McCrory lost to Cooper, a Democrat, in November, but before leaving office, he appealed the 4th Circuit decision to the U.S. Supreme Court.

The steps taken by Cooper and Stein Tuesday aim to withdraw that appeal and allow the 4th Circuit ruling to stand.

"It's time for North Carolina to stop fighting for this unfair, unconstitutional law and work instead to improve equal access for voters," Cooper said in a statement.

According to Stein, lawyers for the NAACP have agreed to forgo $12 million in legal fees the appellate court ordered the state to pay if the state drops its case now.

Voting rights advocates hailed the decision.

Bob Hall of Democracy North Carolina said the 2013 law "disproportionately hurt African-Americans, other voters of color and youth. But in raw numbers, it actually hurt more white voters, including those who backed the Republican legislators who passed it. For example, research by Democracy North Carolina shows that only one in three (35 percent) of the voters using same-day registration in 2016 were Democrats. Most were white Republicans and unaffiliated voters, and our research indicates that most of them supported Donald Trump and other Republican candidates."

21 Comments

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  • Ken Ackerman Feb 22, 6:07 a.m.
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    Excuses? Those come from Republicans when they try to defend their attempts at limiting voting.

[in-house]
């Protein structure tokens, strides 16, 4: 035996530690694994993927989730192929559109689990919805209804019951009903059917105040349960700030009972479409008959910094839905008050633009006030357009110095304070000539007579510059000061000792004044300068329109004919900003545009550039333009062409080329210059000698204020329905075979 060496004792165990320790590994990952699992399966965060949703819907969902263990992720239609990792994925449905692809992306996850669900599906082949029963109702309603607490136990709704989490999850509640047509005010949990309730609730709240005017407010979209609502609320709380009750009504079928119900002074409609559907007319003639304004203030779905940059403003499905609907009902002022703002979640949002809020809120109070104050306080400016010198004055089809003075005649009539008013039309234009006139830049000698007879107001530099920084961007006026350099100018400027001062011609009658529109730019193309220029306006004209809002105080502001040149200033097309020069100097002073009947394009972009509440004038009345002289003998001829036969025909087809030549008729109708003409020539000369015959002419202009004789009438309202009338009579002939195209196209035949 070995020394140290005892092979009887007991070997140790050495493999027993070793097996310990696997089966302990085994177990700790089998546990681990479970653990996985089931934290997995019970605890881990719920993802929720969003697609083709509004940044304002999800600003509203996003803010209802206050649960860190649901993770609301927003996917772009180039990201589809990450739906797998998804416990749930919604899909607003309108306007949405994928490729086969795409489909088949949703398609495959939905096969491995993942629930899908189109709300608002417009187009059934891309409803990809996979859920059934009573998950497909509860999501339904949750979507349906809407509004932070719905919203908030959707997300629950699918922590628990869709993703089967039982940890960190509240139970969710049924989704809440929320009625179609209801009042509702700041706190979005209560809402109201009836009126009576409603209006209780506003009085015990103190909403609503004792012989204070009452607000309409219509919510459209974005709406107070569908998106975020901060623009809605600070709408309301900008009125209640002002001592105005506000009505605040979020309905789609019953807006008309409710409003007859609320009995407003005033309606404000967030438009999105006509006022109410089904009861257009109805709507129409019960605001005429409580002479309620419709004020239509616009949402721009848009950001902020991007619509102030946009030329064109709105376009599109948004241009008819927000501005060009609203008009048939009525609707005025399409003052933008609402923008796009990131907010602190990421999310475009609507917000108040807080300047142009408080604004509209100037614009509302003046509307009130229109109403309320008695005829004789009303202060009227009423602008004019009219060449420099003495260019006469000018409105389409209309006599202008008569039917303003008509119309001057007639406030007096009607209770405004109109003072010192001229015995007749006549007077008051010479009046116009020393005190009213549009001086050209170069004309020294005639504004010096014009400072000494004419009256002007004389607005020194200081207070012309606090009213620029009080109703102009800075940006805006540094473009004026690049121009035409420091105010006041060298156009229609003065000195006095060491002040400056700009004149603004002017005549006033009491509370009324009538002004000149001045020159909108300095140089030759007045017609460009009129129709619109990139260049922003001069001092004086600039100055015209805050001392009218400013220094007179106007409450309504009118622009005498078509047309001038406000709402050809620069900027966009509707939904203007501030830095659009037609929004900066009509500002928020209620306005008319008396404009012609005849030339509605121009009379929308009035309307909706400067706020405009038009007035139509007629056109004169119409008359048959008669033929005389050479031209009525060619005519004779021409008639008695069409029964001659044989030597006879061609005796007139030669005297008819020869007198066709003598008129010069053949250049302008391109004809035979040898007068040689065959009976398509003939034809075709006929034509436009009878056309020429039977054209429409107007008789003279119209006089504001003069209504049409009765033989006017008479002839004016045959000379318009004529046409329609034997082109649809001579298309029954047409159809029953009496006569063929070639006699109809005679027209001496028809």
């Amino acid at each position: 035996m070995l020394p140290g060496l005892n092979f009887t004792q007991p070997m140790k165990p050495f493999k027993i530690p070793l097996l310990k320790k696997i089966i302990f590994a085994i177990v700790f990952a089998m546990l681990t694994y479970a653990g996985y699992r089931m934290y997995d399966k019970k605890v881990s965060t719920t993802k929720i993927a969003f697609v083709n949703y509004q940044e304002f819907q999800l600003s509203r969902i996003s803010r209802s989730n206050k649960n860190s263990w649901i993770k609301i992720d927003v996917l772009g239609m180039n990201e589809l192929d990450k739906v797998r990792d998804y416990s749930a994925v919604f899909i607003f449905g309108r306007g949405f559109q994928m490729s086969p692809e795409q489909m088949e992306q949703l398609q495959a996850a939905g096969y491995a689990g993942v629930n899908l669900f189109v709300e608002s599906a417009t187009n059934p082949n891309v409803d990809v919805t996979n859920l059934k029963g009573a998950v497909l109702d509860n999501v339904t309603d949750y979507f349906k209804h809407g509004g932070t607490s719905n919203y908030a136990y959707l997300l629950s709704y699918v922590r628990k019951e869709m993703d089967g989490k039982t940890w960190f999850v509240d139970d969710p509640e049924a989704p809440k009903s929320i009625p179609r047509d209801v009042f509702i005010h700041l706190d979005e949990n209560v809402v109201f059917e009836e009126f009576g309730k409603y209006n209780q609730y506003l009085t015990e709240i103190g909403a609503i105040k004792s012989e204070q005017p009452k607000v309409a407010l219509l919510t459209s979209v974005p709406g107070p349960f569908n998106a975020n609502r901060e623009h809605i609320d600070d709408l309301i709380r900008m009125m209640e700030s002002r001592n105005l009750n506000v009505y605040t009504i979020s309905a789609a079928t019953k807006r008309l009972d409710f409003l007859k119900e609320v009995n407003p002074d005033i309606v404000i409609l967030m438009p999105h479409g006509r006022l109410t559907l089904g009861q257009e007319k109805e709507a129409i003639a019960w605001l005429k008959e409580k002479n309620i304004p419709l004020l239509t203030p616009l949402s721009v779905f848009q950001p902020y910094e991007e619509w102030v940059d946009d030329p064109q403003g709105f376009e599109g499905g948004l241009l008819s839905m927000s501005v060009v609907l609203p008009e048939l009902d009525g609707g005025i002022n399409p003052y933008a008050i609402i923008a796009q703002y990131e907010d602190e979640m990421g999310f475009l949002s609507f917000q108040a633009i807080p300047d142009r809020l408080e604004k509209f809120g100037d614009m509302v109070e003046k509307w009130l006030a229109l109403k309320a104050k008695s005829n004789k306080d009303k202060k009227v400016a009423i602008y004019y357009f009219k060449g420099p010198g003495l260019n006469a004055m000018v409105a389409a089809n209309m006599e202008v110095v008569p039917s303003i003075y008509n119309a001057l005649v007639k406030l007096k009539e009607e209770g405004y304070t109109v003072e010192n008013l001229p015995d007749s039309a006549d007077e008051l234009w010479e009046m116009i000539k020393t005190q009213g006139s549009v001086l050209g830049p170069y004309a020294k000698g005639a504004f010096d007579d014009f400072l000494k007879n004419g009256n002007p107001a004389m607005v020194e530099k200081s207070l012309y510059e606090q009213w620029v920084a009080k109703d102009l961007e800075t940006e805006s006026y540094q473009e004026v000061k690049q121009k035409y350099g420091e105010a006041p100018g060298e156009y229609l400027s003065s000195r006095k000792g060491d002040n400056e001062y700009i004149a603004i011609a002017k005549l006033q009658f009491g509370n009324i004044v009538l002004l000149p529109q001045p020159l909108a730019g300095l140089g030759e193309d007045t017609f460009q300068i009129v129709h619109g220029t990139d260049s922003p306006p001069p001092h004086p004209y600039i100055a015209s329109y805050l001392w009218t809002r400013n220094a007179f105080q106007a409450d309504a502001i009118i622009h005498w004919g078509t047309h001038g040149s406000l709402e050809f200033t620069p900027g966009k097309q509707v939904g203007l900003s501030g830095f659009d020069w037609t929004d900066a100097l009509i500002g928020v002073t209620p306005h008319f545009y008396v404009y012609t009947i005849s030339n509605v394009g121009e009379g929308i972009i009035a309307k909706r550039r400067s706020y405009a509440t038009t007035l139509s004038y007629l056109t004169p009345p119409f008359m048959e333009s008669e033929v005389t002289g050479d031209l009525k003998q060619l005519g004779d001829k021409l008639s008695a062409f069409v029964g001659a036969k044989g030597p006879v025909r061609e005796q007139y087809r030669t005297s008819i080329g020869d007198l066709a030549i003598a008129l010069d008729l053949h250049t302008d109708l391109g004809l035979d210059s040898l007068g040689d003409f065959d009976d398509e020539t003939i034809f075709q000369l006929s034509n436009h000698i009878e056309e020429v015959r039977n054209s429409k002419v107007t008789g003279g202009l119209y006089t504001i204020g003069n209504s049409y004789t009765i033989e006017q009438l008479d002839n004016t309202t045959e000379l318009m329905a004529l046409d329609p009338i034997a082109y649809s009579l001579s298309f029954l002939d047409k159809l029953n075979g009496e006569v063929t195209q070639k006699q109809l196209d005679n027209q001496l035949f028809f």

• Ed Ray Feb 22, 5:41 a.m.
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    They did the ID would be free and you can mail in your early votes in NC. And you do not have to show up on one day. I think you can vote like 20 day early than that Tuesday and anybody can do it.

  • Ed Ray Feb 22, 5:33 a.m.
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    Wrong you can mail in your vote here in NC they cut 2 early polling places because in the past they were rarely used. You keep making excuses and that is all they are excuses.

  • Ed Ray Feb 22, 5:31 a.m.
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    You are wrong here. Yhey set up transportation, paid for said ID and would also fast track your ID. They also had set it up where they have had mobile ID centers come to neighborhoods and you could get a ID there they also dropped the guidelines to get a ID ie: birth cerf, SS card or anything that you have to have to get an ID. So your excuses or voided have a nice day.

  • Ken Ackerman Feb 21, 11:27 p.m.